Somaliland: President Bihi Embarks on Easternmost Region visit


The President of the Republic of Somaliland, His Excellency Musa Bihi Abdi, reached Erigavo, the regional capital of the easternmost region of Sanaag Sunday by air.

President Bihi was accompanied on this trip by the Speakers of the bicameral parliament, Hon. Suleiman Mohamoud Mohamed of the Guurti and Hon. Abdirizak Khalif Ahmed of the House of Representatives, and a number of Ministers and high-ranking government officers.

Primarily, according to official sources and others close to the delegation, the president will attend the closing ceremony of a grand conference of one of the most important clans in the region.

This particular clan has not had both its feet firmly within the Somaliland administrational structures since 1991 but had been more aligned to the neighboring Somalia federal state of Puntland.

This time around, the leaders and prominent members of the clan have gathered in Erigavo where they held a two-week-long conference to decide, among others, how the clan could claim its rightful place among its peers in the government, the armed forces, and security agencies. Right now, none of its members have emerged successful in the 2021 parliamentary elections. But it, instead, elected a good number of councilors in Erigavo.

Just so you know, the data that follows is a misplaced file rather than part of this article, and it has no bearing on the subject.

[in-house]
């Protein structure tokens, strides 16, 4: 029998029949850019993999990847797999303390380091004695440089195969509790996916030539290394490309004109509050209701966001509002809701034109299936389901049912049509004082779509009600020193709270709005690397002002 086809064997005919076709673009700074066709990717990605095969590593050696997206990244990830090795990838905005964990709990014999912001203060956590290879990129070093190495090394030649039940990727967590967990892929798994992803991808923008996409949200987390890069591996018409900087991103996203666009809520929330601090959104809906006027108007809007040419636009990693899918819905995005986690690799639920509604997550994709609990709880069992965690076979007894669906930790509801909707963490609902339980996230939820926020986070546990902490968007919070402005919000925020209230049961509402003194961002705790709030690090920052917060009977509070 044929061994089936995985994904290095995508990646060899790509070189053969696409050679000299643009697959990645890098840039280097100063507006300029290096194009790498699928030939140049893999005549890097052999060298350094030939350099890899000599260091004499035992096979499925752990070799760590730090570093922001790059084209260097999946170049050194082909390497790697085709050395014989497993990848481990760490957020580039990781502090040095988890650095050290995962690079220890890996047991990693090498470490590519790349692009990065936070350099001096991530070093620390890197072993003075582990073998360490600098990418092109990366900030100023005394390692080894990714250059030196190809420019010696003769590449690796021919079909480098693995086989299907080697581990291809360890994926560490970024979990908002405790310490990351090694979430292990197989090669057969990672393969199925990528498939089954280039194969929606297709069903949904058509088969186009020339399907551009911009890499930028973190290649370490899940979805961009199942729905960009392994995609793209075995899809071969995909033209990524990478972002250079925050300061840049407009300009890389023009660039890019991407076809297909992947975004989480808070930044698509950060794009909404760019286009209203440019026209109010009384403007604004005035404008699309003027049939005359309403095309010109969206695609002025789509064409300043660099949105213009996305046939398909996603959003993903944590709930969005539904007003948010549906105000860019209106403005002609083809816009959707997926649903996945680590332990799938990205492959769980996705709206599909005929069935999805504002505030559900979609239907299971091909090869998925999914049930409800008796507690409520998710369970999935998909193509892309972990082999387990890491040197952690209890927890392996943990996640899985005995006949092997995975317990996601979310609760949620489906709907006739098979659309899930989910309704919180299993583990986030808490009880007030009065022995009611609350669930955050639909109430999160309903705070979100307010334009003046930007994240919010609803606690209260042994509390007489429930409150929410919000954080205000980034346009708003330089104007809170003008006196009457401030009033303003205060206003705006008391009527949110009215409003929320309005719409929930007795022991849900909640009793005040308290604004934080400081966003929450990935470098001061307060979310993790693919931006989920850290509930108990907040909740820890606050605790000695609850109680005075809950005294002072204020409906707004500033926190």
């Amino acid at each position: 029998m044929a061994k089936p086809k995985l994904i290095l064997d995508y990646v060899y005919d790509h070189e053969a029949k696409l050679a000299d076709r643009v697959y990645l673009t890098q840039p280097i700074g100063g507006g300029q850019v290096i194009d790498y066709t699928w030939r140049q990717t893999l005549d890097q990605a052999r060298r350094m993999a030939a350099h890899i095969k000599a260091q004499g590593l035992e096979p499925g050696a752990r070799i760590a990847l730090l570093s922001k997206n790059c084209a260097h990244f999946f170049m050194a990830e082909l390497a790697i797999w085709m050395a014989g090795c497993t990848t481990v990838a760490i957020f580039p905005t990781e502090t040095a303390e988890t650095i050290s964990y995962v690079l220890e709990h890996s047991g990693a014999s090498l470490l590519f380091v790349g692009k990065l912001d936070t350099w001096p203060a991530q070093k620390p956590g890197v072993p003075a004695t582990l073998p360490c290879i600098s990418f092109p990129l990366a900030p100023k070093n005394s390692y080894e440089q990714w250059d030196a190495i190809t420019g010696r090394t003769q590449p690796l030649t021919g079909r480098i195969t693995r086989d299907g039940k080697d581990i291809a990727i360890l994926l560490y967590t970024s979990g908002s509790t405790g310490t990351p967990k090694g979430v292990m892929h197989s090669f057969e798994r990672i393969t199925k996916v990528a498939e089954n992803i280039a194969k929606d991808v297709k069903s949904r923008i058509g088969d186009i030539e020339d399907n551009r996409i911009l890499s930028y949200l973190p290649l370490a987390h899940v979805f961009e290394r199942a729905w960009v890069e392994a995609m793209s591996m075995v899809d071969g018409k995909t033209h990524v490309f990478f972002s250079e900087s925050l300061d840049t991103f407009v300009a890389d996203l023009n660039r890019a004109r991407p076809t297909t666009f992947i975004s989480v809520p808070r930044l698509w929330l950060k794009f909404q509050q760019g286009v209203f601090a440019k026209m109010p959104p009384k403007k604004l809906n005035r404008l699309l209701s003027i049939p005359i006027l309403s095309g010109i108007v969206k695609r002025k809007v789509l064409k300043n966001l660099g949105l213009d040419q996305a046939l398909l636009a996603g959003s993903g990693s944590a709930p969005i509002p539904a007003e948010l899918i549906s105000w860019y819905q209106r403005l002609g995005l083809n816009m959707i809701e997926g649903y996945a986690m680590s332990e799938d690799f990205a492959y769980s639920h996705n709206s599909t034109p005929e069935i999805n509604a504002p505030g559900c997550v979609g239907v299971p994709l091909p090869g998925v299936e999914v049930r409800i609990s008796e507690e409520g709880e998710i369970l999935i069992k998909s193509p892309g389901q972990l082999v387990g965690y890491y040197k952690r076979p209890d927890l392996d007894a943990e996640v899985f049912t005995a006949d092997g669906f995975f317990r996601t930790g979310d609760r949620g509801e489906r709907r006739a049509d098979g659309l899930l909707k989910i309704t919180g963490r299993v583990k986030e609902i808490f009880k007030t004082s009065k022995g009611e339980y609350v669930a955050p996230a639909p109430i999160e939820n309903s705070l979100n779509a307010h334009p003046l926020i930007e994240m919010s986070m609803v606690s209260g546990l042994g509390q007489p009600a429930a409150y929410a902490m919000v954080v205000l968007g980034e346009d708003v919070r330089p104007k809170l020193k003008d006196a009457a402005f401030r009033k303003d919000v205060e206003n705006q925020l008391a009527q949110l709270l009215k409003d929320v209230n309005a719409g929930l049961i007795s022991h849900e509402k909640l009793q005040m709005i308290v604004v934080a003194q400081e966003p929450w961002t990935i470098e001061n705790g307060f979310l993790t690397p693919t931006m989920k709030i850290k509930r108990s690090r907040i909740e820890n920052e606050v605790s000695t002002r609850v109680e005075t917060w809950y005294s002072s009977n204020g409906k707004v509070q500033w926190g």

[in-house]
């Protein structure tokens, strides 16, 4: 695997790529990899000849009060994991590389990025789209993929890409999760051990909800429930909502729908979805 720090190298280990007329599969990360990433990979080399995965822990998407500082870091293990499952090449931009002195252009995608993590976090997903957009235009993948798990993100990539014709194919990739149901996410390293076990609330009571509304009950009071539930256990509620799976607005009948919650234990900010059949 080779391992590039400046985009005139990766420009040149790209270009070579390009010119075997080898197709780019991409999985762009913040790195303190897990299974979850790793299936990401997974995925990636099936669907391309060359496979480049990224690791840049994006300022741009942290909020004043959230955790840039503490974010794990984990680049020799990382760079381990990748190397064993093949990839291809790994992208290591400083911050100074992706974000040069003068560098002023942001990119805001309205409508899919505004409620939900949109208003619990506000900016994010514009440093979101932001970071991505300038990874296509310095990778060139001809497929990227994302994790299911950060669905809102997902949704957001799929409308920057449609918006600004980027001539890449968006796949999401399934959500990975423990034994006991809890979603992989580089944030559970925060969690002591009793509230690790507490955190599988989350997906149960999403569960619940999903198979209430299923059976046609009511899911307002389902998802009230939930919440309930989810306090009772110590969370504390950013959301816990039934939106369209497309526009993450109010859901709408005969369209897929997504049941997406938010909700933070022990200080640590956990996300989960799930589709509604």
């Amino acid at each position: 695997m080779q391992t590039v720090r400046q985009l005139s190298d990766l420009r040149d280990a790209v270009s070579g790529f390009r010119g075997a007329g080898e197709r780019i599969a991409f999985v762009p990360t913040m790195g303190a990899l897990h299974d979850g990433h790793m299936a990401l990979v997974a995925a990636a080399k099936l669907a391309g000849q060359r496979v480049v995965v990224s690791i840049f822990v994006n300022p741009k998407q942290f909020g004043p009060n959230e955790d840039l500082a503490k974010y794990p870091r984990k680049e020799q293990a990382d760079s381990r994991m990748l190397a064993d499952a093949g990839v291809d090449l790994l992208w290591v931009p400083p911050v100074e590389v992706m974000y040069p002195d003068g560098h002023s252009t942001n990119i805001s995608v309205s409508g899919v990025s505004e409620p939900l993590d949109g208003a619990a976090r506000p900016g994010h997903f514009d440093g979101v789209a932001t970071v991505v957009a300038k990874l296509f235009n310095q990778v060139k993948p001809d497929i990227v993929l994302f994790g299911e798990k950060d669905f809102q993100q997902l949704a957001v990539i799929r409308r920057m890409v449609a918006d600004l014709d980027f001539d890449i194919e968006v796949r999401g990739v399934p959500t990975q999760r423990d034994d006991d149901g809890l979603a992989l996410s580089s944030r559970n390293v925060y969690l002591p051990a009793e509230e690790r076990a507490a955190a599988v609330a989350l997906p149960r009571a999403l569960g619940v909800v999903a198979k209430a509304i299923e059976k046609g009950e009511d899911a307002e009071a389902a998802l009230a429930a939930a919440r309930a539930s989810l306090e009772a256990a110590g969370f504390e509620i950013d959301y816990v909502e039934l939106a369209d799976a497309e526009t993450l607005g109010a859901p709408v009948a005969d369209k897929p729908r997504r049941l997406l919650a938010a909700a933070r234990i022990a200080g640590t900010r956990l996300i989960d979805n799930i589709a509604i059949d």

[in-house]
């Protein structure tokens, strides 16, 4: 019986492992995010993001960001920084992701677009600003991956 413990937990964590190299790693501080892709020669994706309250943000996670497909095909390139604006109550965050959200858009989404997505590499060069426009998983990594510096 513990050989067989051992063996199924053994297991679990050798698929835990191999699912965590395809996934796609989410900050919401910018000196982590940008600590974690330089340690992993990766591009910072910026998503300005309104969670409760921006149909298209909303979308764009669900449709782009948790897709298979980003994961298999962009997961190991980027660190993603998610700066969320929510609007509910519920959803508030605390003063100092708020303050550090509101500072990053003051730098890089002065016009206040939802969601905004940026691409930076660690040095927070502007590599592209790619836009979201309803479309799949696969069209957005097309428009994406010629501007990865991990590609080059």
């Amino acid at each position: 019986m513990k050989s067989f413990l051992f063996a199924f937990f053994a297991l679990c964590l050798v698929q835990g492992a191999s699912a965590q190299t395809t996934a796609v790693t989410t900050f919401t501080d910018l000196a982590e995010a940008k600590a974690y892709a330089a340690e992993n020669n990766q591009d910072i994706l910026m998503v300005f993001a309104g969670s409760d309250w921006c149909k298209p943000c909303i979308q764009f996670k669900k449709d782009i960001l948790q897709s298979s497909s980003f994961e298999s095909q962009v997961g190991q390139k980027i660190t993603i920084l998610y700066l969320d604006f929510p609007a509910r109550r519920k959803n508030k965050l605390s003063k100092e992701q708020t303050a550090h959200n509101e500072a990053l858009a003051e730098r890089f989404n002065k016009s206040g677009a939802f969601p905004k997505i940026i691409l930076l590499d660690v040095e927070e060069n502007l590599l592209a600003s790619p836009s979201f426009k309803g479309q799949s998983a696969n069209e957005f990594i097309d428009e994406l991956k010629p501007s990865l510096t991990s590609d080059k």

President Bihi would proceed to cut the ribbon off other developmental projects implemented in the region including the Mit fishing jetty, the Erigavo airstrip, and the 300-kilometer-long road connecting the region to the rest of the country.

Most of the residents in the capital turned out to welcome the president and his delegation lining both sides of the road that led from the airport to the regional presidential palace where the president will set up his office during his stay.

But there were also, among the crowds, handfuls of rowdy, whistle-blowing protesters who, apparently, wished to convey their displeasure with the President’s leadership and his current tiff with the opposition parties.

Area-wise, Sanaag is estimated to be about 40% of Somaliland.

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